Leclanché reduces cobalt in NMCA cells from 20 to 5%; 20% higher energy density; water-based production
Leclanché SA has reduced the cobalt content in NMCA as cathode material from 20% to 5% and manufacture the electrodes using an environmentally friendly water-based process. In doing so, Leclanché completely dispenses the use of the highly toxic organic solvents (NMP) that are otherwise common in the production process. Leclanché is the first company to implement the environmentally friendly process in the production of Li-ion cells.
The newly developed G/NMCA cell has a nickel content of around 90%, which increases the energy density and enables the significant reduction of the cobalt content. At the same time, it offers a longer service life, high cycle stability and good chargeability.
The new G/NMCA cells from Leclanché have a 20% higher energy density, with the same size, weight and performance level. Water binder-based NMCA cathodes are easier to dispose of and are also recyclable.
Due to the high-volume energy density and high cycle stability, the new cells are particularly well suited for electric cars and heavy-duty applications such as ships, buses and trucks.
With the water-based production of the high-capacity NMCA cathodes, we have reached a decisive milestone in lithium-ion technology. Until now, producing them using environmentally friendly processes was considered impossible. But, now we have mastered the process.—Dr Hilmi Buqa, Vice President R&D at Leclanché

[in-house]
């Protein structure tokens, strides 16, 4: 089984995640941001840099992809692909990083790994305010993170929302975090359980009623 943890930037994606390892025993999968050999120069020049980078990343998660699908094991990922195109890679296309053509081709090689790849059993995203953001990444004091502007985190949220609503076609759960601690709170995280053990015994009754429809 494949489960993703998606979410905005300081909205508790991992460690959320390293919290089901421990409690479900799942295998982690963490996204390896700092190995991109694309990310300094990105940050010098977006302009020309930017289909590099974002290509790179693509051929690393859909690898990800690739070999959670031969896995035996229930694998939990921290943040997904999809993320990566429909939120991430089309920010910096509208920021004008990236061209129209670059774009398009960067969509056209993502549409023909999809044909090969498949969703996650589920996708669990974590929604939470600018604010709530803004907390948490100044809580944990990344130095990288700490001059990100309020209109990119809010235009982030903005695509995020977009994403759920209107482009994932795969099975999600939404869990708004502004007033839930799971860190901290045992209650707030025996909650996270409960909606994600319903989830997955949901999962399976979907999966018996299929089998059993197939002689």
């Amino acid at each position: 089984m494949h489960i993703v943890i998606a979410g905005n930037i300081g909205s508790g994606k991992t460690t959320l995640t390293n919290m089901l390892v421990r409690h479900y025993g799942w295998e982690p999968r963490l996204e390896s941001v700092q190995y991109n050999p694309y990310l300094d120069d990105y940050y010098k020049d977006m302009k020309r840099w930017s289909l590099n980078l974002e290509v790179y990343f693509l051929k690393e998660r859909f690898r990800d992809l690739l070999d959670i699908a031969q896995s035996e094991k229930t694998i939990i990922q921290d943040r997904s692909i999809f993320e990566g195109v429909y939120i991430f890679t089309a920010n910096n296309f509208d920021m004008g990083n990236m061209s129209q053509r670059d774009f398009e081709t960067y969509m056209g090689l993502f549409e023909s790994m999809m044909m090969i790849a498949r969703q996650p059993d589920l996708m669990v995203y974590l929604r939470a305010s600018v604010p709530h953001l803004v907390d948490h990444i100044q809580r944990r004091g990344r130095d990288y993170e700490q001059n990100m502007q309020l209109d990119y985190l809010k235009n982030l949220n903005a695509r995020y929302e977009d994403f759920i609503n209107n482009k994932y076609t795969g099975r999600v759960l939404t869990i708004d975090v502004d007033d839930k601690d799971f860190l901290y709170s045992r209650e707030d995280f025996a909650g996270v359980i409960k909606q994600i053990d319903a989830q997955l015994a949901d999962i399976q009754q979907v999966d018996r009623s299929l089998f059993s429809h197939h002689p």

High-capacity NMCA cathodes (nickel-manganese-cobalt-aluminium oxide) allow for a 20% increase in the energy density of a Li-ion cell compared to conventional G/NMC cells. However, these cathodes are manufactured by most manufacturers using organic solvents such as NMP (N-methylpyrrolidone). These are highly toxic and harmful to the environment. In April 2018, NMP was added to the list of Substances of Very High Concern, which can have serious irreversible effects on human health and the environment. The use of NMP has therefore been restricted by the European Commission.
Leclanché, on the other hand, has been using aqueous binders in its production process for around 13 years, and is a global pioneer in this field. No organic solvents are used in the technically simpler process. This not only eliminates the risk of explosion, but there is also no health hazard for the employees involved in the production process.
Additionally, thanks to the water-based process, Leclanché can dispense with energy-intensive processes for drying, flashing off and recycling the solvents. With the 10-30 per cent lower energy consumption, the Leclanché process also reduces the carbon footprint of battery cell production. Thus, it offers not only ecological but also economical advantages.
Leclanché is one of the few independent manufacturers of high-quality lithium-ion battery cells in Europe. The large-format cells come 100% from German production at the Willstätt site in Baden-Württemberg, while Leclanché's module production takes place on an automated assembly line at the company's headquarters in Yverdon, Switzerland.
Leclanché’s new, more environmentally friendly G/NMCA cells are expected to be available on the market in 2024.